Nova Scotia businesses and families would pay less to enjoy the benefits of clean, renewable electricity from the Lower Churchill hydro project because of support promised today, March 31, by Prime Minister Stephen Harper. Prime Minister Harper announced a commitment to provide support for the project through a loan guarantee, or equivalent financial support, while speaking in St. John’s. “This is wonderful news,” said Premier Dexter. “I spoke to Mr. Harper this evening, and affirmed that this project is a win-win for all of us, that will change the economic landscape of this province and the region for generations to come. “The Lower Churchill project is a game changer for Atlantic Canada, and a major environmental and energy win for all of Canada.” Premier Dexter noted that all national party leaders have committed their support to the project. The deal to build the $6.2 billion Muskrat Falls portion of the Lower Churchill hydro-electricity project was announced Nov. 18 by Premier Dexter and then Premier of Newfoundland and Labrador Danny Williams, in conjunction with project partners Emera and Nalcor Energy. In exchange for a 20 per cent investment in the construction of the project, Nova Scotia will receive 20 per cent of the electricity generated over the next 35 years, accounting for 8-10 per cent of the province’s electricity needs once it starts flowing in 2017. “Building this project is building our nation,” said Premier Dexter. “No longer will Nova Scotia be at the end of the line as far as power is concerned. Rather we will be at the centre of an efficient loop connecting Newfoundland and Labrador to the Maritimes, New England and Quebec.” The electricity will travel to Nova Scotia by way of the Maritime Link, a $1.2 billion sub-sea cable between Newfoundland and Labrador and Cape Breton. In addition to transmission infrastructure upgrades within and between Nova Scotia and New Brunswick, the project will provide the opportunity for further energy integration and cooperation across the region. “We always said that this project was a go whether we got federal support or not, but this commitment means real dollars saved for the ratepayers that are going to be receiving the benefits of federal support, and a new source of clean, renewable energy,” said Premier Dexter.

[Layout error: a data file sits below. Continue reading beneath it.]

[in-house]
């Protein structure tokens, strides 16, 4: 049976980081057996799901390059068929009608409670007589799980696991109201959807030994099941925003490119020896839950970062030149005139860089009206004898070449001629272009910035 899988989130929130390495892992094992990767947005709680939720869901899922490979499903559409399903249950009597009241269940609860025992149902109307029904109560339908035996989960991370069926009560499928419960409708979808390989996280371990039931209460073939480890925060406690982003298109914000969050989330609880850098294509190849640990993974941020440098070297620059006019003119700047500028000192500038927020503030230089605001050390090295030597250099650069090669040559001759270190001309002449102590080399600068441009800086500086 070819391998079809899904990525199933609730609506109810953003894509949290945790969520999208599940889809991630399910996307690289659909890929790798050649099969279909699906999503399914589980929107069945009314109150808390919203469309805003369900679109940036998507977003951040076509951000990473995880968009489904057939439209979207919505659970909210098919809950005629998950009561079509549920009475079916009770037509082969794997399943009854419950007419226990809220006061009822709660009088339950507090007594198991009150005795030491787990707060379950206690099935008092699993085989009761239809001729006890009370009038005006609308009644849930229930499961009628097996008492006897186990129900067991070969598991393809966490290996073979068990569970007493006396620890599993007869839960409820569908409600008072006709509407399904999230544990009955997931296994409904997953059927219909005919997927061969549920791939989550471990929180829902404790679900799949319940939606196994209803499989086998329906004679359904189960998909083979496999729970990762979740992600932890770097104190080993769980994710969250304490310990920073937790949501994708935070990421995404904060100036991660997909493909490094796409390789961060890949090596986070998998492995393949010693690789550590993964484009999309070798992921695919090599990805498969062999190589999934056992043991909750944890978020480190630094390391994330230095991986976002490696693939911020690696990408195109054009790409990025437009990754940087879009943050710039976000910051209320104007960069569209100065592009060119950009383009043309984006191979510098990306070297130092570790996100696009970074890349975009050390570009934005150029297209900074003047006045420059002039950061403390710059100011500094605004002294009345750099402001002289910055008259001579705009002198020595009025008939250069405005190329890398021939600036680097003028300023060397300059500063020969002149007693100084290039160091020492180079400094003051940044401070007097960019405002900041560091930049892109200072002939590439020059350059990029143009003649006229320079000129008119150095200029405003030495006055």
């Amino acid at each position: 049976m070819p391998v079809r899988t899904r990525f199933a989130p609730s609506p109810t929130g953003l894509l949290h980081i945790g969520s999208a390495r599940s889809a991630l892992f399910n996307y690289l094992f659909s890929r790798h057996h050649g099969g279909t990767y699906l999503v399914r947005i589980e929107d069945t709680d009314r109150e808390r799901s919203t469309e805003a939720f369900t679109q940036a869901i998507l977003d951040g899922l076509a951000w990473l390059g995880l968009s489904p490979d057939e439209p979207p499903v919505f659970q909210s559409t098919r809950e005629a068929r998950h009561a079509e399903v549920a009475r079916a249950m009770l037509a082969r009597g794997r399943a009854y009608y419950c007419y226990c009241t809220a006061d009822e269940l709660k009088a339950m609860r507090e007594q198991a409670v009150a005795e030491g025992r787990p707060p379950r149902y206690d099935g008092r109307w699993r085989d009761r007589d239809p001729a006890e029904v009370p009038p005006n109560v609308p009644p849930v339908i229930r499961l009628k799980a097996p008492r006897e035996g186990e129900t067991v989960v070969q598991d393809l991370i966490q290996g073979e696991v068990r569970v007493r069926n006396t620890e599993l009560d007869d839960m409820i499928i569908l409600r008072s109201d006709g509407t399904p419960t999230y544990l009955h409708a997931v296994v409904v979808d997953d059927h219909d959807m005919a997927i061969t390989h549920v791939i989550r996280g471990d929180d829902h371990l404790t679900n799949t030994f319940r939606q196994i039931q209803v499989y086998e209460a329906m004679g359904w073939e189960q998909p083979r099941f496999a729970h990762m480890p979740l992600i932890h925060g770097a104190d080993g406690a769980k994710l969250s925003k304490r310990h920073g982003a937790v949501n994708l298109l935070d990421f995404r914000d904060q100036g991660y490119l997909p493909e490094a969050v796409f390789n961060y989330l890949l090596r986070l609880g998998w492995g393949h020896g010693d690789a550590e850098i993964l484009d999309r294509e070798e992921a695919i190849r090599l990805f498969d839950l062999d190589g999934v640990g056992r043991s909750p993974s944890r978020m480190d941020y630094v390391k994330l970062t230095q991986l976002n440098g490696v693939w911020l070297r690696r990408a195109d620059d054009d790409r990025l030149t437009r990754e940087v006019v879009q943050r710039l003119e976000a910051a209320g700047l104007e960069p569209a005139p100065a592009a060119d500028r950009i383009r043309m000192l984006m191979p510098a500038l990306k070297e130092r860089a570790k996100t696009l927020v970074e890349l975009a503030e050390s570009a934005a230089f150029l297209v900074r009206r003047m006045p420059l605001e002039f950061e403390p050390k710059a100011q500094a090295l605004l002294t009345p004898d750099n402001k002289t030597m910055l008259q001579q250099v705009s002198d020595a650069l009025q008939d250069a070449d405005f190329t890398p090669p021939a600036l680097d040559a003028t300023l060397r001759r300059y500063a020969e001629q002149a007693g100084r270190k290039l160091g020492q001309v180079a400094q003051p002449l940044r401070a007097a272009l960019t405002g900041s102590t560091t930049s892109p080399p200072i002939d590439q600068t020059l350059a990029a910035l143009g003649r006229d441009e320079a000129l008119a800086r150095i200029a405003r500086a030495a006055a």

“I think this is a test,” he said, “and by all accounts at this stage, the institution isn’t responding well to the challenge.”But aside from threatening to boycott the next Commonwealth leaders summit, Baird did not say what other steps Canada might take.Asked if the government was contemplating leaving the organization, he replied: “Not at this time.” NDP foreign affairs critic Paul Dewar said “if anyone should be leaving right now, it’s Sri Lanka.” In addition to hosting the summit, Sri Lanka is also in line to serve as the institution’s chair for the next two years — which Canada and other critics believe would seriously undermine the group’s moral authority and its ability to persuade other errant regimes to mend their ways. Baird said the government and Canadian diplomats have been pressing other Commonwealth countries on the issue, but he would not comment on why those efforts have been unsuccessful.“This is a tremendously difficult file,” he told the committee. “And if Canada is the lone (country) to stand up and speak truth to power, we can all be tremendously proud.”Liberal international co-operation critic Mark Eyking, however, described the Conservative government’s failure to get other countries onside as a diplomatic “failure.” Canadian Foreign Affairs Minister John Baird says the Commonwealth is failing its greatest test by letting Sri Lanka host this year’s leaders summit but yet Canada has no intention of leaving the organization, the Vancouver Sun reported.Canada has been alone in threatening to boycott November’s Commonwealth Heads of Government Meeting in Colombo unless Sri Lanka improves its human rights record and moves towards post-civil war reconciliation with the country’s Tamil minority. Canada is the Commonwealth’s second-largest donor, and the institution would be in dire straits if Canada were to withhold the $25 million it contributes every year.Dewar said the government should review all options, but the first step is declaring categorically that Canada will not be attending November’s leaders summit.“We should not participate, period,” he said. “Remember apartheid? We led strongly in that. That’s what we should be doing. Not a little bit here, a little bit there. Just be very strong and say ‘We’re not going to participate.’” “We’re tremendously concerned about the deteriorating and authoritative trend of the government in Sri Lanka,” he told the Commons’ foreign affairs committee.Speaking to reporters afterward, Baird said the fact Canada is the only country speaking out reflects poorly on the Commonwealth as a whole. Days after expressing frustration that Sri Lanka and the upcoming summit were not on the agenda of a Commonwealth foreign ministers’ meeting, Baird appeared before a parliamentary committee and reiterated his criticisms of the Asian nation, the Vancouver Sun reported.